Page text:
by Staff Writers
Tehran (UPI) Dec 15, 2010
A suicide bombing attack outside a mosque in Iran's southeastern Sistan-Baluchistan province that killed 38 people Wednesday has all the hallmarks of Jundallah, a Sunni Islamist group that has become a thorn in the side of the Shiite regime in Tehran.
The United States, in an apparent gesture toward Iran in advance of talks on Iran's contentious nuclear program last week in Geneva, branded the organization an international terrorist group Nov. 3.
The attack is likely to have internal repercussions in Tehran, with demands for iron-fist retaliation against the group that the regime has long claimed is funded, armed and directed by the U.S., British and Pakistani intelligence services to destabilize the Islamic Republic.
With Iranian President Mahmoud Ahmadinejad seemingly locked in an escalating power struggle with fellow conservatives, the attack in the port city of Chah Bahar on the Gulf of Oman could intensify tensions within the regime.
Although there was no claim of responsibility, the apparent use of multiple suicide bombers for a single attack is a tactic Jundallah, which means Soldiers of God, has used before.
The group carried out twin suicide bombings July 15 at a Shiite mosque in the provincial capital, Zahedan, that killed 28 people. The target apparently was a group of officers of the elite Revolutionary Guards Corps who were among the worshippers.
The corps, the regime's Praetorian Guard, has spearheaded Tehran's war against Jundallah and other rebel groups in border regions the regime maintains are aided by the Americans and Israelis.
In October 2009, a Jundallah suicide bomber killed at least 42 people in the town of Pishin in impoverished Sistan-Baluchistan, which borders Pakistan. The victims included five top-level Revolutionary Guard commanders, among them the deputy commander of the corps' ground forces.
That triggered a major crackdown against Jundallah, which culminated in the Feb. 23 capture of its leader, Abdolmalik Rigi, a charismatic young Baloch, by Iranian intelligence operatives in a complex operation.
According to Iranian reports, the Kyrgyz airliner he was flying from Dubai to Bishkek, the Kyrgyz capital, was forced down in Iran.
Rigi was executed June 20, and Tehran hoped that would put paid to Jundallah's eight-year insurgency.
Rigi was swiftly replaced as the group's commander by a veteran Islamist fighter identified as Mohammed Dhahir Baluch.
The Chah Bahar attack indicates the organization has regrouped and remains capable of deadly attacks directed against the regime and its Shiite adherents.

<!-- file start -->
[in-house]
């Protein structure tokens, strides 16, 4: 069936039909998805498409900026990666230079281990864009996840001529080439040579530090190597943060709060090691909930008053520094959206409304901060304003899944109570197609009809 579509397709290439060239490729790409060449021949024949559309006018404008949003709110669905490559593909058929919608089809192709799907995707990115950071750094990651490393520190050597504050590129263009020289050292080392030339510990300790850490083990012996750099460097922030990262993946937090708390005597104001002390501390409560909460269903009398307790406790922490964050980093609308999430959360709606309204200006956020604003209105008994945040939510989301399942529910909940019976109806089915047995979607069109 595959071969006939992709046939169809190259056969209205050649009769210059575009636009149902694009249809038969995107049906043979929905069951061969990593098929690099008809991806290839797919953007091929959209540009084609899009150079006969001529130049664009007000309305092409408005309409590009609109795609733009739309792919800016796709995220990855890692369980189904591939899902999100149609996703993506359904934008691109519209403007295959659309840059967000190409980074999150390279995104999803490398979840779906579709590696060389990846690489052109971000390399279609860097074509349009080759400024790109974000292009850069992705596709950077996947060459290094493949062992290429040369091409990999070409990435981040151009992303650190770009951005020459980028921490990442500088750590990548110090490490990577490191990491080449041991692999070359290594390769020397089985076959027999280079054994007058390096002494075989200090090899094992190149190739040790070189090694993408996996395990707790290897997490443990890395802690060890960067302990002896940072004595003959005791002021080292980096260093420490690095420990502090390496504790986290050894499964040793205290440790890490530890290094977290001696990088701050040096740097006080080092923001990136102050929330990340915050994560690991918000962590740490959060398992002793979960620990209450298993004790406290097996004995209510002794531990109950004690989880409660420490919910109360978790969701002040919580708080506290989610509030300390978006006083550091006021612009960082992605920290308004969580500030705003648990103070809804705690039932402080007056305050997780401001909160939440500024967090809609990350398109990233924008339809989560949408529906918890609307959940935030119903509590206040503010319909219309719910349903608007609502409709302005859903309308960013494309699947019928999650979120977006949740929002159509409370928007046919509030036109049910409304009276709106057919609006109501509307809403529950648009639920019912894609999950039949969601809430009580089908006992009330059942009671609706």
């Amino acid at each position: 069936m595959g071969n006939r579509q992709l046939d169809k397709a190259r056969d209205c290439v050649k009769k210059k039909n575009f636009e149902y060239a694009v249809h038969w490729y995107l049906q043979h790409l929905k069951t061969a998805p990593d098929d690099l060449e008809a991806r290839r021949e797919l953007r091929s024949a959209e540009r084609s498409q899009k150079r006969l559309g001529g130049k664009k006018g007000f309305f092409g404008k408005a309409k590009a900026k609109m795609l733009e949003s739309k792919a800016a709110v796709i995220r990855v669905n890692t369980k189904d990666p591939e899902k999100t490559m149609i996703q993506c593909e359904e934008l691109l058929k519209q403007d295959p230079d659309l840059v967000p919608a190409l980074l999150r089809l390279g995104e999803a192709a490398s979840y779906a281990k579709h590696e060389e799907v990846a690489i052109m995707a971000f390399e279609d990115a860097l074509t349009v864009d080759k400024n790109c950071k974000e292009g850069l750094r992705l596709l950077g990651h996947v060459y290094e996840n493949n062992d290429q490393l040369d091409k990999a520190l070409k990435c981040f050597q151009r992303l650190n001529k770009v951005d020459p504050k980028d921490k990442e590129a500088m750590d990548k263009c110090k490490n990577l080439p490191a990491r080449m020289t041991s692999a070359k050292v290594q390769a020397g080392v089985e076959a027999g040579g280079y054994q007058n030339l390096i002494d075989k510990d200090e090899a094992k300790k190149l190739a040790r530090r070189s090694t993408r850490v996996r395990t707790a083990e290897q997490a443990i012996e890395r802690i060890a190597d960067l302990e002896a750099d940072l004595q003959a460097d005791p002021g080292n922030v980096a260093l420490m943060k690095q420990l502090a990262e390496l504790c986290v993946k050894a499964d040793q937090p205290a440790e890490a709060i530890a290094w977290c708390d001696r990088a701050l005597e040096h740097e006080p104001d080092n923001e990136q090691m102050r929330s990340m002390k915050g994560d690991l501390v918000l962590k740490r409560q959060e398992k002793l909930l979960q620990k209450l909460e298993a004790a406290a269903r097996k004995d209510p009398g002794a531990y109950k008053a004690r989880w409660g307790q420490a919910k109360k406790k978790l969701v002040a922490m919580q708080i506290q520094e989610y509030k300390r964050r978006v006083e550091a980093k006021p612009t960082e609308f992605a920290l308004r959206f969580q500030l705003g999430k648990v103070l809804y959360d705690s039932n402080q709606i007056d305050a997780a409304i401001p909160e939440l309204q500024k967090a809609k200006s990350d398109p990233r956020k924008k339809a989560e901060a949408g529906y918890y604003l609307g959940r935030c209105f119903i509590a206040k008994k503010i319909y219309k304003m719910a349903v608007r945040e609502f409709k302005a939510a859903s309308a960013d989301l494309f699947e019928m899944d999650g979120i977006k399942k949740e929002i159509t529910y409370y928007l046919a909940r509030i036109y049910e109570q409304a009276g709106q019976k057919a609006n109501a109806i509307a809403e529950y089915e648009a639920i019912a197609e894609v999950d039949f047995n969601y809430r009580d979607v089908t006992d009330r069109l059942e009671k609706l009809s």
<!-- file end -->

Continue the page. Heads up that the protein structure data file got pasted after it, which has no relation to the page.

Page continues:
The July suicide bombings in Zahedan were Jundallah's response to Rigi's execution by hanging.
The group doesn't have known links with al-Qaida or the Taliban but a significant shift in its operations in late 2008 to tactics widely employed in Iraq and elsewhere indicated it had come under the influence of jihadist ideology.
In December 2008, Jundallah carried out its first suicide bombing, targeting a security forces headquarters in the town of Saravan. In May 2009, it carried out a suicide attack on a Zahedan mosque, its first major strike against a civilian target.
According to the U.S. global security consultancy Stratfor, the State Department's decision to place Jundallah on its terrorism blacklist represented "a huge gesture toward Iran."
It said Washington apparently "made the move in hopes of reaching an understanding on the balance of power in the Persian Gulf region after U.S. forces exit Iraq."
The move followed a series of diplomatic events, including "a preliminary understanding between Iran and the United States regarding a new power-sharing formula in Iraq in the form of a government led by incumbent Prime Minister Nouri al-Maliki, Washington seeking Iranian input in the process toward a settlement in Iraq, Iranian cooperation in Afghanistan, and Iran not creating instability in Lebanon."
The U.S. move may have been intended to refute allegations the CIA supported Jundallah and to distance itself from the group.
But independent analysts suggest Jundallah has received indirect U.S. support through Pakistan's Inter-Services Intelligence, which runs extensive covert operations along the Baluchistan border, or through Sunni-dominated Saudi Arabia, Shiite Iran's main geopolitical rival in the region.
"The Saudis have a hand in every Sunni group in the region," former CIA officer Philip Giraldi observed in July. "They're definitely players and may well be involved independently of the United States."
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